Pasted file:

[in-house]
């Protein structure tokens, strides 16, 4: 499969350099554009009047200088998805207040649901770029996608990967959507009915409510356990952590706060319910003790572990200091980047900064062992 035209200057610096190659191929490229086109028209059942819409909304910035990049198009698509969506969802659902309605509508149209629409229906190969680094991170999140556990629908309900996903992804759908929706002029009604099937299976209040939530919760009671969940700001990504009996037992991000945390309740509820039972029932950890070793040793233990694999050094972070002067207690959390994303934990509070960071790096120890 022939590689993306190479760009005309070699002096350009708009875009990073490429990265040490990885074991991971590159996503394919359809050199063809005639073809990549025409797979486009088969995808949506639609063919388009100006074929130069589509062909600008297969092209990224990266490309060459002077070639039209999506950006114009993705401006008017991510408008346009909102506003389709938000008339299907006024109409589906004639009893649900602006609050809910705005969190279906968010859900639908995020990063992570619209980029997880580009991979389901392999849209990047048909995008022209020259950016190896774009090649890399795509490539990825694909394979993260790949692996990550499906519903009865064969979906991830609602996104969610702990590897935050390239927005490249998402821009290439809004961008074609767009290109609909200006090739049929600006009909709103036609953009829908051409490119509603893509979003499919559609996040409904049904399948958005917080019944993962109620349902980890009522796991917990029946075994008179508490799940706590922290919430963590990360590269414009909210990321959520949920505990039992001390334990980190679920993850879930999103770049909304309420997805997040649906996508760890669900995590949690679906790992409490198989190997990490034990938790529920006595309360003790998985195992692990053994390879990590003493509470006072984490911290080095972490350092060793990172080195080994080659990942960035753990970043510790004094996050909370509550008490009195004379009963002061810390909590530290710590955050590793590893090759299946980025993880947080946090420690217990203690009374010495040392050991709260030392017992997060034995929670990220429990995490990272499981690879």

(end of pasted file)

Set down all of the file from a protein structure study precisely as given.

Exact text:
[in-house]
């Protein structure tokens, strides 16, 4: 499969350099554009009047200088998805207040649901770029996608990967959507009915409510356990952590706060319910003790572990200091980047900064062992 035209200057610096190659191929490229086109028209059942819409909304910035990049198009698509969506969802659902309605509508149209629409229906190969680094991170999140556990629908309900996903992804759908929706002029009604099937299976209040939530919760009671969940700001990504009996037992991000945390309740509820039972029932950890070793040793233990694999050094972070002067207690959390994303934990509070960071790096120890 022939590689993306190479760009005309070699002096350009708009875009990073490429990265040490990885074991991971590159996503394919359809050199063809005639073809990549025409797979486009088969995808949506639609063919388009100006074929130069589509062909600008297969092209990224990266490309060459002077070639039209999506950006114009993705401006008017991510408008346009909102506003389709938000008339299907006024109409589906004639009893649900602006609050809910705005969190279906968010859900639908995020990063992570619209980029997880580009991979389901392999849209990047048909995008022209020259950016190896774009090649890399795509490539990825694909394979993260790949692996990550499906519903009865064969979906991830609602996104969610702990590897935050390239927005490249998402821009290439809004961008074609767009290109609909200006090739049929600006009909709103036609953009829908051409490119509603893509979003499919559609996040409904049904399948958005917080019944993962109620349902980890009522796991917990029946075994008179508490799940706590922290919430963590990360590269414009909210990321959520949920505990039992001390334990980190679920993850879930999103770049909304309420997805997040649906996508760890669900995590949690679906790992409490198989190997990490034990938790529920006595309360003790998985195992692990053994390879990590003493509470006072984490911290080095972490350092060793990172080195080994080659990942960035753990970043510790004094996050909370509550008490009195004379009963002061810390909590530290710590955050590793590893090759299946980025993880947080946090420690217990203690009374010495040392050991709260030392017992997060034995929670990220429990995490990272499981690879």